While spherical ABPs are ideal for exploring basic concepts, suspensions of anisotropic active Brownian particles are perhaps more relevant, as these better represent the generic type of particles encountered in nature Elgeti et al. (2015); Marchetti et al. (2013). Self-propelled rods (SPRs), the anisotropic analog of ABPs, for which the self propulsion along the long axis of the particle breaks the up-down symmetry, exhibit a rich dynamical phase behavior at high activity Wensink and Löwen (2012). Simulations of large two–dimensional systems (with rotational diffusion) Yang et al. (2010); Abkenar et al. (2013); Weitz et al. (2015) reveal that at densities below the passive isotropic–nematic (IN) transition, the initially isotropic state begins to destabilize due to the emergence of moving polar clusters, which grow in size upon increasing activity but do not form a global phase Weitz et al. (2015). Experiments on a fluidized monolayer of rods have identified giant number fluctuations in such states Narayan et al. (2007). The (enhanced) nematic ordering of a biologically inspired two-dimensional nematic model has been studied in simulation Kraikivski et al. (2006); however, the IN phase boundary for overdamped SPRs has not been addressed explicitly. To avoid confusion of terminology we note that in the literature ‘active nematics’ usually address anisotropic particles driven randomly back and forth along their axis Marchetti et al. (2013). In this sense the term ‘nematic’ refers to the particle symmetry. The present work concerns SPRs and the terms ‘polar’ and ‘nematic’ will be reserved to describe collective states.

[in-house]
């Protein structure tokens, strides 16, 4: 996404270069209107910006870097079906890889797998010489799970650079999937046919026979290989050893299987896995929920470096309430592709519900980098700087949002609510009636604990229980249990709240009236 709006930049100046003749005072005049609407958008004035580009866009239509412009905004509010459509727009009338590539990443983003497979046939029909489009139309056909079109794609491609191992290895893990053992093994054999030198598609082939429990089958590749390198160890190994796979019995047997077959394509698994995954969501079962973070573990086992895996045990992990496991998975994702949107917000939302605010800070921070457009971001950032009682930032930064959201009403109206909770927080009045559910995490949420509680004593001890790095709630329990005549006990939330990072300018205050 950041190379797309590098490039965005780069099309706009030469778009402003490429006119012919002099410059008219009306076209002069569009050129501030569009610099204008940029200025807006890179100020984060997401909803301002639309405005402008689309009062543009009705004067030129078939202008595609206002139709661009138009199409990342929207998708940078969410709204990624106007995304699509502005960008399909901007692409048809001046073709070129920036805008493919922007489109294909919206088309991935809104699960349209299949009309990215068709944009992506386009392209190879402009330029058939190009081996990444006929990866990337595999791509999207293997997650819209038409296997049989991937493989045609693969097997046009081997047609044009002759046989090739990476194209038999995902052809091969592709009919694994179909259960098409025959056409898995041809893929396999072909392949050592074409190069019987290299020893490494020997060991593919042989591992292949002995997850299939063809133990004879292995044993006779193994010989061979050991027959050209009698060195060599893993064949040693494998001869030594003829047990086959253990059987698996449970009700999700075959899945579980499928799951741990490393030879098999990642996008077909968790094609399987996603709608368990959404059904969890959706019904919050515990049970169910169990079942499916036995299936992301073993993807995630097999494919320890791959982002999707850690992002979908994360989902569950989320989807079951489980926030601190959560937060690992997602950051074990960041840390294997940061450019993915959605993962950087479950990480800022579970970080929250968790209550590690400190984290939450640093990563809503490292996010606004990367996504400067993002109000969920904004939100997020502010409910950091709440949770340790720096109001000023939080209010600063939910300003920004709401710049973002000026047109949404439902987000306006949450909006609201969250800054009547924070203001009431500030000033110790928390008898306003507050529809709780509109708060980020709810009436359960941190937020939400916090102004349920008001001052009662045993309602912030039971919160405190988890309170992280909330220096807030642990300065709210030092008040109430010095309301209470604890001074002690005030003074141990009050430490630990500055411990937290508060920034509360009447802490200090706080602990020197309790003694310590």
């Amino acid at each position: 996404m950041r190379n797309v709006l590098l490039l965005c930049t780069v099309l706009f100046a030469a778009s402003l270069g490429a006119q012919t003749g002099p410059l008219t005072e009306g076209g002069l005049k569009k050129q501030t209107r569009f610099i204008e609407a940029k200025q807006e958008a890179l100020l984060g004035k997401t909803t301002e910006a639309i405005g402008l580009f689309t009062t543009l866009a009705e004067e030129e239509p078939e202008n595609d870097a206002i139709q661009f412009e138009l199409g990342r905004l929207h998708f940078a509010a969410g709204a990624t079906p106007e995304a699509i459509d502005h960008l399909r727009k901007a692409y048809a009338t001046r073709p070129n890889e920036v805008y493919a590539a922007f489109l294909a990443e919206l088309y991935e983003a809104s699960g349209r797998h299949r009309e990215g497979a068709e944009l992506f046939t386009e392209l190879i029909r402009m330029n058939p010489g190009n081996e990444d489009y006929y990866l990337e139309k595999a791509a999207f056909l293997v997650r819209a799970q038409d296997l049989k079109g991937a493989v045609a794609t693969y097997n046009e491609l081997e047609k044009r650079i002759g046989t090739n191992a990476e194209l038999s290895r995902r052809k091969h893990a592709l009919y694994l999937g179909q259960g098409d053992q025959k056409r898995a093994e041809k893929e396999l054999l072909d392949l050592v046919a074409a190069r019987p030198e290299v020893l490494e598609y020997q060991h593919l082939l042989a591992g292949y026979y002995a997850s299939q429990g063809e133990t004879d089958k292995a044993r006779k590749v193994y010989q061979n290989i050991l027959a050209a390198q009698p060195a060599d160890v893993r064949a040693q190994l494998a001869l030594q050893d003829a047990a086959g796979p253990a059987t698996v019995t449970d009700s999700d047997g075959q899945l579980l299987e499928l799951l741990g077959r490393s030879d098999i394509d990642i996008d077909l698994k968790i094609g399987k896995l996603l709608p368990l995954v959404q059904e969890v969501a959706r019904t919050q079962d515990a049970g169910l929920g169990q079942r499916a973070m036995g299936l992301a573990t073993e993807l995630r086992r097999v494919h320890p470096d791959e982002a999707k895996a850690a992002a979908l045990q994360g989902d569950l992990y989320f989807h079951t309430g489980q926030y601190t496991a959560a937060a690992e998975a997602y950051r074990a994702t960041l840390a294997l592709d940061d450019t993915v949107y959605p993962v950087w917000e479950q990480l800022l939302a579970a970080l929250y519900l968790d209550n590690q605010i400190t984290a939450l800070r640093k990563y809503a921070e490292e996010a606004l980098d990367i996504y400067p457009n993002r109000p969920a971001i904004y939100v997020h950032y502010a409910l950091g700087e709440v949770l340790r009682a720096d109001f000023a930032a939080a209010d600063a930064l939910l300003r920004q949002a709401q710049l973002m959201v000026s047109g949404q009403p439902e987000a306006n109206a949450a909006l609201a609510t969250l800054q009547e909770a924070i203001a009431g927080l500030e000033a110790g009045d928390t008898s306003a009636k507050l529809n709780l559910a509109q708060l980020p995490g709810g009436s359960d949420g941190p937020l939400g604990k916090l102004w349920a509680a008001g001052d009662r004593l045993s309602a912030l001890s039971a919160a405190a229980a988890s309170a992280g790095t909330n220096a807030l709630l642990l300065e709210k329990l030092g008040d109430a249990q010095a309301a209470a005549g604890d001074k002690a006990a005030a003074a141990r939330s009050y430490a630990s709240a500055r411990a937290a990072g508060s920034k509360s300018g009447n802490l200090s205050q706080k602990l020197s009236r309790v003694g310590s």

The theoretical understanding of the phase behavior of SPRs is a difficult problem. According to an early mean-field approach Baskaran and Marchetti (2008a), the density at the IN phase transition is insensitive to activity. In contrast, more general collision-based models Baskaran and Marchetti (2008b); Baskaran and Cristina Marchetti (2010) predict that the transition density decreases with increasing activity. For overdamped (Langevin) dynamics, the current numerical evidence suggesting that activity might stabilize nematic order of SPRs only arises from the observation that, as the density increases, the destabilization of the isotropic phase with respect to polar fluctuations occurs at lower activities Yang et al. (2010); Weitz et al. (2015). In general, the existence of a (nonpolar) nematic phase and its phase boundary remain an open problem.